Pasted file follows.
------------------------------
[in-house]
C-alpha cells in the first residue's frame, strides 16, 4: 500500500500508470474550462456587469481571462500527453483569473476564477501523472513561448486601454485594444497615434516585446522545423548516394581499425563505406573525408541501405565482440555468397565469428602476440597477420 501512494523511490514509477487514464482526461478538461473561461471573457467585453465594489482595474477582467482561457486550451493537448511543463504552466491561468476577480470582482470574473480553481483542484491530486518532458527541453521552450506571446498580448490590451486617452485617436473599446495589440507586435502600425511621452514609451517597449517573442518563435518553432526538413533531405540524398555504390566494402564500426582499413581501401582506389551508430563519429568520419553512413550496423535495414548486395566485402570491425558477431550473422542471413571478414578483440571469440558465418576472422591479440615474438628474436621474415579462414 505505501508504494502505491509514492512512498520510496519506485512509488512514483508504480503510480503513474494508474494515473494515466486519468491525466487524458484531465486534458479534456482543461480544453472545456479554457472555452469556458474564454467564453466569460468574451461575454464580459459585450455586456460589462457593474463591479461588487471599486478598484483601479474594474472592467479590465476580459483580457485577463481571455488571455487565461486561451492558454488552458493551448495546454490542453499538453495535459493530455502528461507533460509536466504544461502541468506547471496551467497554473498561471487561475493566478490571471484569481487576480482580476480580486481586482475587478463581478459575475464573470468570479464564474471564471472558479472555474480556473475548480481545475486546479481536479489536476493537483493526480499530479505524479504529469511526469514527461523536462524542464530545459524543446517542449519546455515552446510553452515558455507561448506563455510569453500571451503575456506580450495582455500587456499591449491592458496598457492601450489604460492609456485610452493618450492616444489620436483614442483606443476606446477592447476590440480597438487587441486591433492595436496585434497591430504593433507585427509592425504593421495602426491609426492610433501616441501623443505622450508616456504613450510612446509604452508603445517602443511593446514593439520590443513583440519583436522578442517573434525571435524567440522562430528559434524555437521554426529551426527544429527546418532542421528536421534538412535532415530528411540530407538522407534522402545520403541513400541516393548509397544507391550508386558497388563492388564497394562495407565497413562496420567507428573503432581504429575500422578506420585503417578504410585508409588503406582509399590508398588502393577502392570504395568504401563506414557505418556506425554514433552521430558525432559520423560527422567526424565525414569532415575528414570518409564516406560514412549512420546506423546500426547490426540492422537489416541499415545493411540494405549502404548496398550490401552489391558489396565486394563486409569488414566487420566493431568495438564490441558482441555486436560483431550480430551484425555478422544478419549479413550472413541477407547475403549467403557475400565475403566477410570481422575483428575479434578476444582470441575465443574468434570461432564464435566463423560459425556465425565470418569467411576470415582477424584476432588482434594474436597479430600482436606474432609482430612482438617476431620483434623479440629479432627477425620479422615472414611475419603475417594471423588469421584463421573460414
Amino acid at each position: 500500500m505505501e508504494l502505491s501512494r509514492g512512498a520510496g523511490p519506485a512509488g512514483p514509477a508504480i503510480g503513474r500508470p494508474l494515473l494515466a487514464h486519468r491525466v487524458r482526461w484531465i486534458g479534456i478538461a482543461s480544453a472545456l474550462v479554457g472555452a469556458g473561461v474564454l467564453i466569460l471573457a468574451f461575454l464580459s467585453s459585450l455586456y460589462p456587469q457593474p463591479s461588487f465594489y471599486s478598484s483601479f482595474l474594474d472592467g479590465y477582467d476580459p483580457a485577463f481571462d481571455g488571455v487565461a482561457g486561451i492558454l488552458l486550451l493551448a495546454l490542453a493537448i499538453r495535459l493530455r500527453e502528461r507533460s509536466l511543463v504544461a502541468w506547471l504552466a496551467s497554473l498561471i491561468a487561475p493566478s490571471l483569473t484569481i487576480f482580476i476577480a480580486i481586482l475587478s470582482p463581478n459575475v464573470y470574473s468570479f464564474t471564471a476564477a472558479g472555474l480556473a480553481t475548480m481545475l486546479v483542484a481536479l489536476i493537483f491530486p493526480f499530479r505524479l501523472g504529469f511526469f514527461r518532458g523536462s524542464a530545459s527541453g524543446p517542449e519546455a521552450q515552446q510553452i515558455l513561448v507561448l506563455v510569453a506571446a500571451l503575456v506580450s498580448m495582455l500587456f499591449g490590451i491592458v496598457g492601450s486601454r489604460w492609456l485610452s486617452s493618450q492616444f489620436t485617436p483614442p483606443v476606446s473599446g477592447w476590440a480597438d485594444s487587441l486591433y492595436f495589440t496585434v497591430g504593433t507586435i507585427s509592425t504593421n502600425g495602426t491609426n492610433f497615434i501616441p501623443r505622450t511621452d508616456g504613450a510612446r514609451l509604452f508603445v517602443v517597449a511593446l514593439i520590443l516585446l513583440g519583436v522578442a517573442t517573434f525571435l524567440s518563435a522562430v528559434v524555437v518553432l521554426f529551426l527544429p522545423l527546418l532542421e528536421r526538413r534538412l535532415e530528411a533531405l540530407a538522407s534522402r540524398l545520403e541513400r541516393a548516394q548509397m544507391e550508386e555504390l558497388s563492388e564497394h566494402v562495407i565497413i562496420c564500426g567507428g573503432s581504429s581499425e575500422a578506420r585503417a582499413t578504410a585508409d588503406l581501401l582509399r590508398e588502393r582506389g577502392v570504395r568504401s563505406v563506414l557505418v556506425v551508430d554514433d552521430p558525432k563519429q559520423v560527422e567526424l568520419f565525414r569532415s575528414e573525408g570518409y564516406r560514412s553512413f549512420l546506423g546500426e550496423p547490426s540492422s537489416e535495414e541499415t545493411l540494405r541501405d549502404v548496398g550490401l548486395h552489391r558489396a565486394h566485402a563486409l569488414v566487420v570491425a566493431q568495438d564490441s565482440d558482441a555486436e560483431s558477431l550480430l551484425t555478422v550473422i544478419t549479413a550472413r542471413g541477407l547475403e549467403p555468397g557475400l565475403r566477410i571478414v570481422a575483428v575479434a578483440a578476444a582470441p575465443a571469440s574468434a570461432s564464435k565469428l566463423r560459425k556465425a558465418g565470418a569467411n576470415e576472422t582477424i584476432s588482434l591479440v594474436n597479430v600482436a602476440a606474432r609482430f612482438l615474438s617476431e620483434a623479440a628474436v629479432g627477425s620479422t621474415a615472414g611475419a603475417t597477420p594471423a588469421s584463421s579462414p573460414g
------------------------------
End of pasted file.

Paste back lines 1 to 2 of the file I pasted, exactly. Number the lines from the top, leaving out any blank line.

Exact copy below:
[in-house]
C-alpha cells in the first residue's frame, strides 16, 4: 500500500500508470474550462456587469481571462500527453483569473476564477501523472513561448486601454485594444497615434516585446522545423548516394581499425563505406573525408541501405565482440555468397565469428602476440597477420 501512494523511490514509477487514464482526461478538461473561461471573457467585453465594489482595474477582467482561457486550451493537448511543463504552466491561468476577480470582482470574473480553481483542484491530486518532458527541453521552450506571446498580448490590451486617452485617436473599446495589440507586435502600425511621452514609451517597449517573442518563435518553432526538413533531405540524398555504390566494402564500426582499413581501401582506389551508430563519429568520419553512413550496423535495414548486395566485402570491425558477431550473422542471413571478414578483440571469440558465418576472422591479440615474438628474436621474415579462414 505505501508504494502505491509514492512512498520510496519506485512509488512514483508504480503510480503513474494508474494515473494515466486519468491525466487524458484531465486534458479534456482543461480544453472545456479554457472555452469556458474564454467564453466569460468574451461575454464580459459585450455586456460589462457593474463591479461588487471599486478598484483601479474594474472592467479590465476580459483580457485577463481571455488571455487565461486561451492558454488552458493551448495546454490542453499538453495535459493530455502528461507533460509536466504544461502541468506547471496551467497554473498561471487561475493566478490571471484569481487576480482580476480580486481586482475587478463581478459575475464573470468570479464564474471564471472558479472555474480556473475548480481545475486546479481536479489536476493537483493526480499530479505524479504529469511526469514527461523536462524542464530545459524543446517542449519546455515552446510553452515558455507561448506563455510569453500571451503575456506580450495582455500587456499591449491592458496598457492601450489604460492609456485610452493618450492616444489620436483614442483606443476606446477592447476590440480597438487587441486591433492595436496585434497591430504593433507585427509592425504593421495602426491609426492610433501616441501623443505622450508616456504613450510612446509604452508603445517602443511593446514593439520590443513583440519583436522578442517573434525571435524567440522562430528559434524555437521554426529551426527544429527546418532542421528536421534538412535532415530528411540530407538522407534522402545520403541513400541516393548509397544507391550508386558497388563492388564497394562495407565497413562496420567507428573503432581504429575500422578506420585503417578504410585508409588503406582509399590508398588502393577502392570504395568504401563506414557505418556506425554514433552521430558525432559520423560527422567526424565525414569532415575528414570518409564516406560514412549512420546506423546500426547490426540492422537489416541499415545493411540494405549502404548496398550490401552489391558489396565486394563486409569488414566487420566493431568495438564490441558482441555486436560483431550480430551484425555478422544478419549479413550472413541477407547475403549467403557475400565475403566477410570481422575483428575479434578476444582470441575465443574468434570461432564464435566463423560459425556465425565470418569467411576470415582477424584476432588482434594474436597479430600482436606474432609482430612482438617476431620483434623479440629479432627477425620479422615472414611475419603475417594471423588469421584463421573460414